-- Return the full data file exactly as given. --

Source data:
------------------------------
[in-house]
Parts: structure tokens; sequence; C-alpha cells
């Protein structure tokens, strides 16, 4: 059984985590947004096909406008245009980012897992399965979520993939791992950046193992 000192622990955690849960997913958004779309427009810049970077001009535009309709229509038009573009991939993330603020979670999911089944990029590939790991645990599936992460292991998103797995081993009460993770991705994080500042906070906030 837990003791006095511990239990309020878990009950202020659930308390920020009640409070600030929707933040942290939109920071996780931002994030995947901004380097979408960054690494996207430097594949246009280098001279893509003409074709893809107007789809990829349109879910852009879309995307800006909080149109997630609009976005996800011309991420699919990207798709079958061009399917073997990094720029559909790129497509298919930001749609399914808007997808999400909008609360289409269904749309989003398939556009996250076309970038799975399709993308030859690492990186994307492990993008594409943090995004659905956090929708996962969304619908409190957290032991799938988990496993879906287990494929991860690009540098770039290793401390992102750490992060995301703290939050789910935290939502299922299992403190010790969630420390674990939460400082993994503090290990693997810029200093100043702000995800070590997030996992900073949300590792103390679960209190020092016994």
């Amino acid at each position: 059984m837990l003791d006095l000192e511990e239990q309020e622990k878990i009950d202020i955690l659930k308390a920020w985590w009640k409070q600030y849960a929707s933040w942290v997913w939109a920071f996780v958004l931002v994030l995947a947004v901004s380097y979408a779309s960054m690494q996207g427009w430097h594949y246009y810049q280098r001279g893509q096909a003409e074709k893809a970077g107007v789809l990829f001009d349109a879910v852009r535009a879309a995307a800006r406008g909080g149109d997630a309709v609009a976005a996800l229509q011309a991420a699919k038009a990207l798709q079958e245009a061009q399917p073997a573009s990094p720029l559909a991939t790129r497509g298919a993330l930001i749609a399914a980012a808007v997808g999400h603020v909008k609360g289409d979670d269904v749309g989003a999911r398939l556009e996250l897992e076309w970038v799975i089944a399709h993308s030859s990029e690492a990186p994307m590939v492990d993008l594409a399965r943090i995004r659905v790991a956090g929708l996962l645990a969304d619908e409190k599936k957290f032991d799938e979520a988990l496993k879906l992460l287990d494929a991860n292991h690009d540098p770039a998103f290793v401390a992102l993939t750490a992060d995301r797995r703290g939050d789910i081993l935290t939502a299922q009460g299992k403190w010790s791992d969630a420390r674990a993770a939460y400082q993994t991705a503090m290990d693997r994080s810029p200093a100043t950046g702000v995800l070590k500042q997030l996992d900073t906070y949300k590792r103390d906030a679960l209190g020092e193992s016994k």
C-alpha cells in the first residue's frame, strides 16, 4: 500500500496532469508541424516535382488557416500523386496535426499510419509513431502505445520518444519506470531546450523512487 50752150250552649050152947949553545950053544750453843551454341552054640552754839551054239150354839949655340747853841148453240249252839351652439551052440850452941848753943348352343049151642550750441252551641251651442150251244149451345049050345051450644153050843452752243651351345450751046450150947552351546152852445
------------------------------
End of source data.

[in-house]
Parts: structure tokens; sequence; C-alpha cells
């Protein structure tokens, strides 16, 4: 059984985590947004096909406008245009980012897992399965979520993939791992950046193992 000192622990955690849960997913958004779309427009810049970077001009535009309709229509038009573009991939993330603020979670999911089944990029590939790991645990599936992460292991998103797995081993009460993770991705994080500042906070906030 837990003791006095511990239990309020878990009950202020659930308390920020009640409070600030929707933040942290939109920071996780931002994030995947901004380097979408960054690494996207430097594949246009280098001279893509003409074709893809107007789809990829349109879910852009879309995307800006909080149109997630609009976005996800011309991420699919990207798709079958061009399917073997990094720029559909790129497509298919930001749609399914808007997808999400909008609360289409269904749309989003398939556009996250076309970038799975399709993308030859690492990186994307492990993008594409943090995004659905956090929708996962969304619908409190957290032991799938988990496993879906287990494929991860690009540098770039290793401390992102750490992060995301703290939050789910935290939502299922299992403190010790969630420390674990939460400082993994503090290990693997810029200093100043702000995800070590997030996992900073949300590792103390679960209190020092016994």
């Amino acid at each position: 059984m837990l003791d006095l000192e511990e239990q309020e622990k878990i009950d202020i955690l659930k308390a920020w985590w009640k409070q600030y849960a929707s933040w942290v997913w939109a920071f996780v958004l931002v994030l995947a947004v901004s380097y979408a779309s960054m690494q996207g427009w430097h594949y246009y810049q280098r001279g893509q096909a003409e074709k893809a970077g107007v789809l990829f001009d349109a879910v852009r535009a879309a995307a800006r406008g909080g149109d997630a309709v609009a976005a996800l229509q011309a991420a699919k038009a990207l798709q079958e245009a061009q399917p073997a573009s990094p720029l559909a991939t790129r497509g298919a993330l930001i749609a399914a980012a808007v997808g999400h603020v909008k609360g289409d979670d269904v749309g989003a999911r398939l556009e996250l897992e076309w970038v799975i089944a399709h993308s030859s990029e690492a990186p994307m590939v492990d993008l594409a399965r943090i995004r659905v790991a956090g929708l996962l645990a969304d619908e409190k599936k957290f032991d799938e979520a988990l496993k879906l992460l287990d494929a991860n292991h690009d540098p770039a998103f290793v401390a992102l993939t750490a992060d995301r797995r703290g939050d789910i081993l935290t939502a299922q009460g299992k403190w010790s791992d969630a420390r674990a993770a939460y400082q993994t991705a503090m290990d693997r994080s810029p200093a100043t950046g702000v995800l070590k500042q997030l996992d900073t906070y949300k590792r103390d906030a679960l209190g020092e193992s016994k």
C-alpha cells in the first residue's frame, strides 16, 4: 500500500496532469508541424516535382488557416500523386496535426499510419509513431502505445520518444519506470531546450523512487 50752150250552649050152947949553545950053544750453843551454341552054640552754839551054239150354839949655340747853841148453240249252839351652439551052440850452941848753943348352343049151642550750441252551641251651442150251244149451345049050345051450644153050843452752243651351345450751046450150947552351546152852445